Prominent French academics denounced ‘le wokisme’
Alexis de Tocqueville, a 19th century French writer, is best known for his four-volume “Democracy in America,” an influential and astute analysis of the political and social institutions of the United States in the 1830s, according to Britannica. Olivier Zunz, the James Madison professor emeritus of history at the University of Virginia, titled his famous biography of Tocqueville “The Man Who Understood Democracy.”
So it was fitting that an American author and émigré to France, Thomas Chatterton Williams, reported this month on France’s reactions to woke culture from a conference called “Tocqueville Conversations.” French academics and writers gathered for two days of discussion on “the crisis of Western democracies” on Tocqueville’s family estate in Normandy, France.
In Tocqueville’s historic French mansion, Williams (pictured, left) discovered a “parallel universe” of professors and intellectuals for whom wokeness is not the default condition.
Instead, for the French intelligentsia represented at the conference, it’s a “serious concern.” Nearly all the sessions of the conference touched on the ideology’s dangers to Western democracy.
“The prevailing sense of the group” resembled the critiques of American progressivism advanced by American anti-woke thinkers like Glenn Loury, John McWhorter, and Tabia Lee, Williams wrote. The French visions of racial and ethnic justice bore little resemblance to Ibram Kendi-style “antiracism.”
“By pitting groups against one another in a zero-sum power struggle—and sorting them on a scale of virtue based on privilege and oppression—wokeness can’t help but elevate race and ethnicity to an extent that expands prejudice rather than reducing it,” the esteemed French professors believed, according to Williams.
Even more, “the French have long prided themselves on having a system of government that doesn’t recognize racial or ethnic designations,” Williams wrote. “The idea is to uphold a universal vision of what it means to be French, independent of race, ethnicity, and religion.”
In one panel that brought together writers and academic philosophers, Rokhaya Diallo, a French West African journalist, tried to make the case for identity politics. Diallo affirmed “institutional racism” and claimed it “afflicts her nation [France] just as it does the U.S.,” Williams wrote.
“Her views would hardly be considered extreme in America, but [in France] she is is seen in some quarters as a genuinely subversive agent,” according to Williams.
Diallo made the assertion, commonplace in American academia, that it was important to elevate minority voices because their perspectives were impossible for elites to understand. Even more, most people in the audience were likely “privileged” and afraid of “minority speech,” Diallo said.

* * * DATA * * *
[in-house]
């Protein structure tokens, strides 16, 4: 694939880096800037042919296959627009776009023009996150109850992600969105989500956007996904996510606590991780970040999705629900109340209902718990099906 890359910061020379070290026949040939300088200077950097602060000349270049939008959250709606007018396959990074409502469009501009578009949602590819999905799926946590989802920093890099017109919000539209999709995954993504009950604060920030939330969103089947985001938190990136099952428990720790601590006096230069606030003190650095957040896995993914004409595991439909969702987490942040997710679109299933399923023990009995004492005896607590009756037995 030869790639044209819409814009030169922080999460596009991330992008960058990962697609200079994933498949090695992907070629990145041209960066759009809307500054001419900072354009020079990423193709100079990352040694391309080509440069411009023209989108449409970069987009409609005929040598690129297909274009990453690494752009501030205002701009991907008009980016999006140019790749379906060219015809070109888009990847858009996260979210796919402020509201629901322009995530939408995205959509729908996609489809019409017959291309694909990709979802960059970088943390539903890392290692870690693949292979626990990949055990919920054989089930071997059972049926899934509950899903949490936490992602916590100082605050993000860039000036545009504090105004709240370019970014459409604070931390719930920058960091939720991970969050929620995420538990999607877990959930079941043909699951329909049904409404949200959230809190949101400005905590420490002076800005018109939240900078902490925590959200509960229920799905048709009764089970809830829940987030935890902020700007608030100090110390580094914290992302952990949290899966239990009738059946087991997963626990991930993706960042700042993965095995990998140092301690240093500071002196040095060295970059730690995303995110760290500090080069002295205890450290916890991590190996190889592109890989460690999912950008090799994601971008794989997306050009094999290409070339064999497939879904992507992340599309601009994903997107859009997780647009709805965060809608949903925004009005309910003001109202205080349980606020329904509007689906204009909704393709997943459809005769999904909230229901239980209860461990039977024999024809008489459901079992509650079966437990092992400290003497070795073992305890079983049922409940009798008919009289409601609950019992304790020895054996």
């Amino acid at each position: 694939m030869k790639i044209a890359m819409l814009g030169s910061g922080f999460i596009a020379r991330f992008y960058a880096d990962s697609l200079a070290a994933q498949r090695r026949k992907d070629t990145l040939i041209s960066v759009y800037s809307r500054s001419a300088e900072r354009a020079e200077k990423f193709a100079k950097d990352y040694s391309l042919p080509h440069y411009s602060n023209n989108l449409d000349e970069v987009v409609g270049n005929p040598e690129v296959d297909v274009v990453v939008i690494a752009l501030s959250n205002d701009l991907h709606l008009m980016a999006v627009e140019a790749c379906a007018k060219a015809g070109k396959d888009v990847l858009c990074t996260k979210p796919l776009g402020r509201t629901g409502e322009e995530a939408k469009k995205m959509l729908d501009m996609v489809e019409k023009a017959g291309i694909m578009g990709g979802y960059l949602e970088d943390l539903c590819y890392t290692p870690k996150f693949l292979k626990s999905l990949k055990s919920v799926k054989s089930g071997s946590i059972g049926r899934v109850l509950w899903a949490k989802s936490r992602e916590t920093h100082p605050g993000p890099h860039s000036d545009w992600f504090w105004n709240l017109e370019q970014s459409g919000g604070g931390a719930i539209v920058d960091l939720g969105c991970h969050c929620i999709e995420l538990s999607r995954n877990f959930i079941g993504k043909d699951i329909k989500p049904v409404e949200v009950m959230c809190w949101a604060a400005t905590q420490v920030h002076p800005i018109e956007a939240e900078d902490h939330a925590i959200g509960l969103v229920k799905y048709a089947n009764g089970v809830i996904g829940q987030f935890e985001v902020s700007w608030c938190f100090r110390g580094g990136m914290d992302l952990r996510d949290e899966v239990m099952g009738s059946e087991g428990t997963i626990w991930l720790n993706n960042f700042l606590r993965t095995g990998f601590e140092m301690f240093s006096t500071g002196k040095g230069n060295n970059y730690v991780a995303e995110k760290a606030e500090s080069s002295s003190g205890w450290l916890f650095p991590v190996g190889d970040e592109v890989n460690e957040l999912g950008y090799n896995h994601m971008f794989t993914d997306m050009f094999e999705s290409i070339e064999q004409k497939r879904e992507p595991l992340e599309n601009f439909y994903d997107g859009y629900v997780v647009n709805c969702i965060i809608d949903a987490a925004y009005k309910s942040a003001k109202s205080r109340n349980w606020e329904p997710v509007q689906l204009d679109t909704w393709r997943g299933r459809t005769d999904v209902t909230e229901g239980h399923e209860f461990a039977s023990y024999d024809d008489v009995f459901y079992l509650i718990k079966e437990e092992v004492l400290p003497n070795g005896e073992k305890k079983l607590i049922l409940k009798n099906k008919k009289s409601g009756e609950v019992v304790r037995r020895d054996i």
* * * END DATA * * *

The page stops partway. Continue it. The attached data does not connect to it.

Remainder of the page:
Yet Diallo is wrong: we can understand each other, co-panelist Perrine Simon-Nahum responded. “It’s called empathy,” Simon-Nahum said.
Simon-Nahum is a French historian and professor at the École normale supérieure, a research university in Paris that has an admissions rate of between five and ten percent and often ranks highest in the nation, according to its website.
Simon-Nahum (pictured), who was supposed to be moderating the panel, went on to “sharply take issue with Diallo’s point about privilege,” Williams wrote.
She “pressed on, referring to Diallo’s appeal to lived experience as not only misguided but a kind of ‘domination,'” according to Williams.
“This intellectual war that’s being waged is a threat to democracy,” [Simon-Nahum] said.
Williams wrote that it was around that moment in the conversation that he noticed that when Diallo spoke, the audience audibly hissed.
French academics do not regard ‘diversity’ as sacred, nor do they ‘cancel’ their intellectual opponents, Williams wrote
This French academic resistance to woke ideas — from a black French speaker, no less — extends beyond a resistance to identity politics and the privileging of minority perspectives, according to Williams.
“Diversity as an end in itself, and minority representation in particular, is still far from a mainstream preoccupation [in France],” Williams wrote. Hardly anyone “fear[s] being canceled for controversial speech, either in universities or in the workplace.”
Even more, “France has little patience for American culture-war staples such as genderless pronouns and bathrooms,” Williams wrote. “Even the relatively modest, gender-neutral iel was forcefully dismissed by the first lady, Brigitte Macron.”
“Our language is beautiful. And two pronouns is enough,” Madame Macron said in 2021. Hardly anyone pushed back, according to Williams.
Williams is a fairly liberal writer, and he expressed some reservations at the vehement “reaction to American-style identity politics” that he observed. Perhaps the French resistance to wokeism is a bit dogmatic, in a way that reveals some merit to the American “social justice fervor,” he wrote.
Still, his observations should give hope to those who resist the domination of woke politics over American university life. “Le wokisme” is not inevitable. It’s not on the mythical “right side of history.”
If France, one of the great intellectual cultures of the world, holds a torch for free discourse and universal ideals, there may be hope for the American academy — and for those of us on the outside, holding out for its renewal.
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